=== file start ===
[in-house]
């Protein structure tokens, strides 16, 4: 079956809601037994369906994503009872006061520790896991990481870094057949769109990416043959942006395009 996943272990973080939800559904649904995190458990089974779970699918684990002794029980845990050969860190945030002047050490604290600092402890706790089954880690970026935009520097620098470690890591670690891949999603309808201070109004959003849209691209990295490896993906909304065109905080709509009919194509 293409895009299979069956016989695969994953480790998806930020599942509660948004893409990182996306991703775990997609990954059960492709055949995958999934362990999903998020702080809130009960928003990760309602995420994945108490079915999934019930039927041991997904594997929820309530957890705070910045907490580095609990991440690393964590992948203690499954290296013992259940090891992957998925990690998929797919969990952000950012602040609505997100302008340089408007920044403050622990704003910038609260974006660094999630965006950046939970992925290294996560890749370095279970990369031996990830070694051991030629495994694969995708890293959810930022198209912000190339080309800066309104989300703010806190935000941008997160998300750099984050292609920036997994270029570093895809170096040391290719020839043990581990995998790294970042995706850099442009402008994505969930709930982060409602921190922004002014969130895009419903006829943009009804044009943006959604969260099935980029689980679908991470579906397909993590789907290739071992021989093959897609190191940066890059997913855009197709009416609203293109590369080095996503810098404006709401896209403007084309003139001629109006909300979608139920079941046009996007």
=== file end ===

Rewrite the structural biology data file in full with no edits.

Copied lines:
[in-house]
């Protein structure tokens, strides 16, 4: 079956809601037994369906994503009872006061520790896991990481870094057949769109990416043959942006395009 996943272990973080939800559904649904995190458990089974779970699918684990002794029980845990050969860190945030002047050490604290600092402890706790089954880690970026935009520097620098470690890591670690891949999603309808201070109004959003849209691209990295490896993906909304065109905080709509009919194509 293409895009299979069956016989695969994953480790998806930020599942509660948004893409990182996306991703775990997609990954059960492709055949995958999934362990999903998020702080809130009960928003990760309602995420994945108490079915999934019930039927041991997904594997929820309530957890705070910045907490580095609990991440690393964590992948203690499954290296013992259940090891992957998925990690998929797919969990952000950012602040609505997100302008340089408007920044403050622990704003910038609260974006660094999630965006950046939970992925290294996560890749370095279970990369031996990830070694051991030629495994694969995708890293959810930022198209912000190339080309800066309104989300703010806190935000941008997160998300750099984050292609920036997994270029570093895809170096040391290719020839043990581990995998790294970042995706850099442009402008994505969930709930982060409602921190922004002014969130895009419903006829943009009804044009943006959604969260099935980029689980679908991470579906397909993590789907290739071992021989093959897609190191940066890059997913855009197709009416609203293109590369080095996503810098404006709401896209403007084309003139001629109006909300979608139920079941046009996007």